Robert “Bob” Sawatzky

Bob Sawatzky began playing softball in elementary school in his hometown of Hague, Saskatchewan. He took to the sport right away, playing all through his school years. By the time he was in high school, he had become a formidable player, known particularly for his hitting.

Those skills took him to Calgary, Alberta, where he would play on different top-tier teams for the next ten years. In that time, he was a part of six Alberta Provincial Championship teams, winning a silver medal at the Canada Summer Games in 1969. That same year, he was the all-star second baseman and batting champ at the Canadian Senior Men’s Championships.

As his softball career advanced, Sawatzky made the transition from player to coach. Having returned to Saskatchewan, he began coaching with Saskatoon’s All-O-Matic A’s. From 1980 to 1983, the A’s won four straight provincial Senior Men’s championships. The A’s were successful nationally as well, winning medals at the Canadian championships in1980 (silver), 1981 (bronze) and 1983 (silver). In 1981, the team traveled to Japan, where they won the gold medal in the Nichii Japan Cup. In 1983, they went to Japan again, this time winning a bronze at the Lion’s Brown International Mini World Tournament.

By 1983, Sawatzky was coaching on Canada’s National Senior Men’s softball team. He helped the national team win a gold medal at the 9th Pan-American Games in Venezuela. He was coaching on the team again in 1987, when they repeated as gold medal winners at the Pan-American Games in Indianapolis, Indiana. He was with the team again in 1988, winning a bronze at the International Softball World Men’s Championships in Saskatoon. His last time coaching with the National team was at a Pan-American qualifying tournament in 1990. Once again, the Canadians came away with the gold medal.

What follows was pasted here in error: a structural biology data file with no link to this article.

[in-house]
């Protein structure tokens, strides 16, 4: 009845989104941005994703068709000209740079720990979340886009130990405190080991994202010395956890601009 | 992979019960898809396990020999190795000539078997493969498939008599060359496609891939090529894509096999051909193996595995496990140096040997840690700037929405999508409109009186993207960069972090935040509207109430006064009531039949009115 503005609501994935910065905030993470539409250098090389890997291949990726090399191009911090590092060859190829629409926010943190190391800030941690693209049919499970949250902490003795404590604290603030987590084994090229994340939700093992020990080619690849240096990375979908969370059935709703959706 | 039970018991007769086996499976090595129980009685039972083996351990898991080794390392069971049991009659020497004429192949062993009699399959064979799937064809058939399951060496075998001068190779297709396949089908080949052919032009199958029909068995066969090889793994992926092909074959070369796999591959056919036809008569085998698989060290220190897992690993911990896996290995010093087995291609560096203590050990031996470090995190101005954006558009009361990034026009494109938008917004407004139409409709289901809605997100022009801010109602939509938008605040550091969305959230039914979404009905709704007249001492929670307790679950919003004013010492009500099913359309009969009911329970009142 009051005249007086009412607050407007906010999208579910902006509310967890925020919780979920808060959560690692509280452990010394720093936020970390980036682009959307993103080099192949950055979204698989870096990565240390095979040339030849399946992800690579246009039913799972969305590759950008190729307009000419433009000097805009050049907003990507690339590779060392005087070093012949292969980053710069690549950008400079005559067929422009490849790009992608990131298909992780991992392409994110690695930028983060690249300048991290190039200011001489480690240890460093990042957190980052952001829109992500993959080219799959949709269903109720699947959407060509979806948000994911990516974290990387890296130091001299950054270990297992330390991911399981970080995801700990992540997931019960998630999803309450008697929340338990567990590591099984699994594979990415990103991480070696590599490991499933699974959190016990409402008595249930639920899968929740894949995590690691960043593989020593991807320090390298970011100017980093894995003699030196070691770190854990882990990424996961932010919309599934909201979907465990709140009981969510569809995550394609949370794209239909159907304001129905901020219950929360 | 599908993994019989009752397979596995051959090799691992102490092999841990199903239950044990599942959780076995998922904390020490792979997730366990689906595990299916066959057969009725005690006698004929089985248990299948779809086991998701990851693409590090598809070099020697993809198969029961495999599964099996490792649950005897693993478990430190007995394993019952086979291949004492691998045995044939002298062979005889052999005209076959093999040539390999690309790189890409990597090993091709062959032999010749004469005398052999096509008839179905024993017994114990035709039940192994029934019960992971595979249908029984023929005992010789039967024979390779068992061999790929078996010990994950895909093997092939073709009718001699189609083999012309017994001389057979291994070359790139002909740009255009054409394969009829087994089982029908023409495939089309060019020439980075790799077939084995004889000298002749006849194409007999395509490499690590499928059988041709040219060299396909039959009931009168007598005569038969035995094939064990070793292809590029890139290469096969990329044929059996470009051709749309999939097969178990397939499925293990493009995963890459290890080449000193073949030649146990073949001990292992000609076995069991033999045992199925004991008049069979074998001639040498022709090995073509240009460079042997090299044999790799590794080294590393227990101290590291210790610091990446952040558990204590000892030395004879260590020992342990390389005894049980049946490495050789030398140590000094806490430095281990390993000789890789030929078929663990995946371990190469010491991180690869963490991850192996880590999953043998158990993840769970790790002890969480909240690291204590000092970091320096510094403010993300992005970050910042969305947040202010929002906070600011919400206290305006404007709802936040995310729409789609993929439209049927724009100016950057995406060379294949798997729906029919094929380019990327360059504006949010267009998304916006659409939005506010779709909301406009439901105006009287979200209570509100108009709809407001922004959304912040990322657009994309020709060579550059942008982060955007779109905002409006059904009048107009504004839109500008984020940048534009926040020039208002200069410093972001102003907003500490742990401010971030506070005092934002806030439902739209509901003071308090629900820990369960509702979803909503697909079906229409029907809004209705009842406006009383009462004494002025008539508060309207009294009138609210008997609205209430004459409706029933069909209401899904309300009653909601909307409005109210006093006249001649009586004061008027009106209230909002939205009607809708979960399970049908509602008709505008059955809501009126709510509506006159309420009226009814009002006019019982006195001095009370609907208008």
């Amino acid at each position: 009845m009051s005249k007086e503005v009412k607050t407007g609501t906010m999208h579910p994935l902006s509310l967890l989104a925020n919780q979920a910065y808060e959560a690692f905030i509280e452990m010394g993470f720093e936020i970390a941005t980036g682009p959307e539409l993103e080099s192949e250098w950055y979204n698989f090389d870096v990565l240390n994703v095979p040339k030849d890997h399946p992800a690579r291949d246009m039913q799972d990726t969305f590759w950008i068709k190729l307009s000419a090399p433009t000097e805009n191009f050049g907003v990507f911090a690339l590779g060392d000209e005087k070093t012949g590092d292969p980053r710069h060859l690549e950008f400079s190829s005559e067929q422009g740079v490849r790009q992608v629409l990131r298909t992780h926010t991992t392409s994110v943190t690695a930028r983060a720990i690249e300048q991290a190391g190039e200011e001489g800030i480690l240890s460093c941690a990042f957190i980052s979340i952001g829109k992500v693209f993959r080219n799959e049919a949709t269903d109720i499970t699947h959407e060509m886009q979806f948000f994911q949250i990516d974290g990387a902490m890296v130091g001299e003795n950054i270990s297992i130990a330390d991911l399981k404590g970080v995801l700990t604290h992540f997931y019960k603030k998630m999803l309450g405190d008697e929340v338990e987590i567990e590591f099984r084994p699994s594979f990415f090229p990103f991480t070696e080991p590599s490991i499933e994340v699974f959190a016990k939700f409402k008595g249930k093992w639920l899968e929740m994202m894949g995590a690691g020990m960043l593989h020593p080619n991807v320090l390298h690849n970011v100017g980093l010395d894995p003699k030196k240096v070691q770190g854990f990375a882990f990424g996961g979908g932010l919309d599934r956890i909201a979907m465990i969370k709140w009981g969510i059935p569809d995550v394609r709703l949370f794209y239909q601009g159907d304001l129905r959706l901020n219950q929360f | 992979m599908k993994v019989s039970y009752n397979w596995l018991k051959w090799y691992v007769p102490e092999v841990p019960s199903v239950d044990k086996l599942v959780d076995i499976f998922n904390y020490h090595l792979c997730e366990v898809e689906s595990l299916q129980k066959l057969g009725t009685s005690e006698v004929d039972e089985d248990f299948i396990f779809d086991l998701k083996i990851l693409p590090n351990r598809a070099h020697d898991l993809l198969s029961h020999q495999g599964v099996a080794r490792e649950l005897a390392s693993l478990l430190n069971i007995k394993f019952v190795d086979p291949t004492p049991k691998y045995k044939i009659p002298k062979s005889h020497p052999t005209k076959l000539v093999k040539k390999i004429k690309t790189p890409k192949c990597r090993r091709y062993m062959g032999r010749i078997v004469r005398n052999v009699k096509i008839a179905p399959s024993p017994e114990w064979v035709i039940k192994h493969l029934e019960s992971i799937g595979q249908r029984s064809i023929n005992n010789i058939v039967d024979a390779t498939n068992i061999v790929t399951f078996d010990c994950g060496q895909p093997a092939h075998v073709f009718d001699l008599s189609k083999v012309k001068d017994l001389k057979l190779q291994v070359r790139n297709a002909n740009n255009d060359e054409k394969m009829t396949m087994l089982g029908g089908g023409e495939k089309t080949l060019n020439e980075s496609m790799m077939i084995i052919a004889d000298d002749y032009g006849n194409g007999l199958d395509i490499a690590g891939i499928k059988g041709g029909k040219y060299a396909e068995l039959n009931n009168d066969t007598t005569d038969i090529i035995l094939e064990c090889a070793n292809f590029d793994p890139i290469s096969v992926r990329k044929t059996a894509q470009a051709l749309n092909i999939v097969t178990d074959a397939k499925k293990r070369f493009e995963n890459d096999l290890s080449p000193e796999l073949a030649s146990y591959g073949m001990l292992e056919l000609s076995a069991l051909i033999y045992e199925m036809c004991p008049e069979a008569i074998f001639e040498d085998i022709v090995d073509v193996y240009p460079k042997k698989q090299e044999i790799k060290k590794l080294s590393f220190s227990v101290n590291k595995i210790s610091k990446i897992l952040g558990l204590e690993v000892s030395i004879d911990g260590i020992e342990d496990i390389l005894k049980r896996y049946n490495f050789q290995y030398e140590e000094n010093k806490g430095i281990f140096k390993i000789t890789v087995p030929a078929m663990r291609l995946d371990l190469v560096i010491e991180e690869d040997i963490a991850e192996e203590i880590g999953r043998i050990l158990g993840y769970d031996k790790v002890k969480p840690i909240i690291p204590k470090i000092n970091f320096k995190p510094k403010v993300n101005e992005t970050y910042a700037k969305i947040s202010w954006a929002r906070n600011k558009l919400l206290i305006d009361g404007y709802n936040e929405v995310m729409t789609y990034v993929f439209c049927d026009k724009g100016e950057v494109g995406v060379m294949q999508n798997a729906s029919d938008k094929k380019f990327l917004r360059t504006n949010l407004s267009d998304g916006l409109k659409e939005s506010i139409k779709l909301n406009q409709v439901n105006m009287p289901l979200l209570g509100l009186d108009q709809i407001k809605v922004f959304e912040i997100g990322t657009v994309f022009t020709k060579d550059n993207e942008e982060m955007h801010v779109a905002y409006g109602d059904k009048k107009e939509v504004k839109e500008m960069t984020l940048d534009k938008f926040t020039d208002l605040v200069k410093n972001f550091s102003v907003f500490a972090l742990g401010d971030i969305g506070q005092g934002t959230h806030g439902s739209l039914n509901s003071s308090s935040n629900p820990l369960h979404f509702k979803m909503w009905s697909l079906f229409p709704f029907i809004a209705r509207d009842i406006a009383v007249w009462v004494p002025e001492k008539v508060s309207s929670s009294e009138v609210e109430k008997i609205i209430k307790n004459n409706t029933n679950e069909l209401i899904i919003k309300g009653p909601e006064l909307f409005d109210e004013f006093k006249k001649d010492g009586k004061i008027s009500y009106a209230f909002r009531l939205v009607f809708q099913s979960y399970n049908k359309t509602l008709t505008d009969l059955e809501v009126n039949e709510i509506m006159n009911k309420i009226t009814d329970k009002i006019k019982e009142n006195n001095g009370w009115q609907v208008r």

Sawatzky did not leave competing on the field completely behind. In 1990 and 1991, he played second base on the provincial championship Master’s Softball team. The 1991 team was the silver medalist at the Western Canadian Championships.

Though he has taken a step back from high-level competition, Sawatzky has continued to support softball. In his more than 27 years in the sport, he has fostered growth in the sport through clinics for both players and coaches throughout the province.